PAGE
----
Shoulder findings include the following[19] :

  • Minor epiphyseal involvement
  • Severe involvement (hatchet head group) - Malformed humeral head; broad metaphysis; bowing of the proximal shaft; hypoplasia of the glenoid


Elbow findings include the following:

  • Cubitus valgus
  • Osteochondral loose bodies


Hand findings include the following:

  • Ivory epiphyses
  • Short phalanges and metacarpi (variable feature)


Spinal findings include the following:

  • Schmorl nodes and endplate irregularities (rare)
  • Scoliosis (rare)

Magnetic Resonance Imaging

In a report on young patients, MRI findings included irregular and delayed ossifications of the epiphyses.[30]  The articular cartilage had a normal appearance, and no edema was observed. Neither joint effusion nor loose bodies were noted. Conventional radiography and MRI showed that the ossified parts of the epiphyses had similar shapes. Findings in the menisci and ligaments were unremarkable. MRI and conventional radiography provided the same information about the epiphysis in young patients with MED.

In the same report, both T1- and T2-weighted MRI showed a homogeneous hyperintensity of the epiphyses in patients aged 16-18 years.[30] MRI also showed homogeneously thick cartilage without clefts. However, plain radiography showed a defect in these cases. MRI did not depict osteochondritis dissecans or any free bodies. The ligaments and menisci were normal. The authors inferred that MRI did not give any additional information about the cause of the complaints in these adolescent patients.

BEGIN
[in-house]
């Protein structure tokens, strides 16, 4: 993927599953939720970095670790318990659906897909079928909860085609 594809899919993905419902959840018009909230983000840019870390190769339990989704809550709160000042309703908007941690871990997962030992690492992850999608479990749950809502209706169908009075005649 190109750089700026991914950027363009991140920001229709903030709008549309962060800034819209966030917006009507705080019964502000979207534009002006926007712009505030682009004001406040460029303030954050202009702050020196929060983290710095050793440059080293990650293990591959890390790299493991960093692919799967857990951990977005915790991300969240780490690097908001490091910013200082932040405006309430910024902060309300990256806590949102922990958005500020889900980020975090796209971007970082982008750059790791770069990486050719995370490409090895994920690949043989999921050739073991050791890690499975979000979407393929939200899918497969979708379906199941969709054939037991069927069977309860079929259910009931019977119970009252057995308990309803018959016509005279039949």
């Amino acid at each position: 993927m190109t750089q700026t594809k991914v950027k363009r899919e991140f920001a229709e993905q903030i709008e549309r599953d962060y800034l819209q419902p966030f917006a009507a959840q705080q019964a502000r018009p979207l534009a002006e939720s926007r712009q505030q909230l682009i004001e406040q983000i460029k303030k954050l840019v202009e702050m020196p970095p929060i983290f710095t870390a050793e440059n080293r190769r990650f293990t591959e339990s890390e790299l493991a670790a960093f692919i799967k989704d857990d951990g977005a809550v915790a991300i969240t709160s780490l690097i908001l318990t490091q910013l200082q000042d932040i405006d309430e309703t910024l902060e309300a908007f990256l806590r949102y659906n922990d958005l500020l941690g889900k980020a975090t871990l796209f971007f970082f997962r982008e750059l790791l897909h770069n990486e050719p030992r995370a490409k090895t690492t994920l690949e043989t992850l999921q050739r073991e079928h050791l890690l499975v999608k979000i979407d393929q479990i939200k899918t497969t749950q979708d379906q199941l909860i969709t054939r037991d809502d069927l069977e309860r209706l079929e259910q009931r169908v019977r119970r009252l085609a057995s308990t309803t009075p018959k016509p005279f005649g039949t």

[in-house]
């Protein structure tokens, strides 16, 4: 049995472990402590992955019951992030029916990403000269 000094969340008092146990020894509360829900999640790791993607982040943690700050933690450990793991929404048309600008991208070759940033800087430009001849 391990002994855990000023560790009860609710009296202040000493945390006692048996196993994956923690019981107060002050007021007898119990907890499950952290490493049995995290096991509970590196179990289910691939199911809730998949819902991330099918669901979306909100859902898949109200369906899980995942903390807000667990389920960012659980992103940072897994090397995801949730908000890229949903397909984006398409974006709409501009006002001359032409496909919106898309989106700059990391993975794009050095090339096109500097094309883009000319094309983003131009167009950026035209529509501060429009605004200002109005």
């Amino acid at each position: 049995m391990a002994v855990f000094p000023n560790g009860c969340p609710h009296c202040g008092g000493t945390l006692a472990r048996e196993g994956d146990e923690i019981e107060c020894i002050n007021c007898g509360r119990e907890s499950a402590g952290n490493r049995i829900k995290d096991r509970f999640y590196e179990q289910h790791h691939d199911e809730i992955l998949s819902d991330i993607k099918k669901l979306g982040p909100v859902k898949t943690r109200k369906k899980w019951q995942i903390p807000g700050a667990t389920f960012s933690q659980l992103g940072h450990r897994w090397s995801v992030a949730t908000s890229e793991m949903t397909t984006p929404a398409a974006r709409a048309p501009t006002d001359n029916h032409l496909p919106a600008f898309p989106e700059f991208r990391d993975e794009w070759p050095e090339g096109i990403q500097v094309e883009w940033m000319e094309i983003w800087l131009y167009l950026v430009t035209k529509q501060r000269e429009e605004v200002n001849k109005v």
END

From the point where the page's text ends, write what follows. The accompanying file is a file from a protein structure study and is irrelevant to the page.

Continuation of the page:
In young children, MRI of the hip joint reveals irregularity of the proximal femoral epiphyses, diffusely decreased signal intensity, and a typical garland formation of the epiphyseal plate.

Bone Scanning

Radioisotopic bone scans can be used to diagnose AVN superimposed on MED.


Arthrography has been used to evaluate the hip joint in children. In young individuals with MED, the articular surface of the joint is intact.


Hip arthroscopy has been used to treat acute and semiacute pain in MED. Hip arthroscopy has shown the involvement of hip in the form of chondral avulsion fractures, loose bodies, labral tears, femoral head/acetabular chondromalacia, and chondral flaps.[31]

Histologic Findings

Intracytoplasmic inclusions are seen in MED. These are similar to but not as severe as those observed in pseudoachondroplasia. Abnormal organization of the growth plate is a clinically significant finding of MED. Other histologic findings are disordered columns of cartilaginous cells, clefts, and areas of degeneration in the matrix.[32] Some changes are seen in the metaphysis.



Medical Therapy

The goals of medical management of multiple epiphyseal dysplasia (MED) are as follows:

  • To alleviate pain
  • To halt joint destruction and the development of early osteoarthritis

Pain management can be challenging in MED; therefore, a physical therapy program with adequate analgesia is important. Patients benefit from a referral to a rheumatologist or a pain management specialist.

Weight management is also important. When clinicians prescribe physical therapy, they should avoid recommending specific exercises that exert repetitive stresses on the patient's affected joints.

Kim et al reported favorable midterm outcomes with conservative management in 40 patients with hip joints affected by MED.[33]

Surgical Therapy

The goals of surgical therapy for MED are as follows:

  • Pain relief
  • Correction of angular deformities
  • Correction of joint contractures

Treatment options include realignment procedures and arthroplasty to manage advanced osteoarthritis.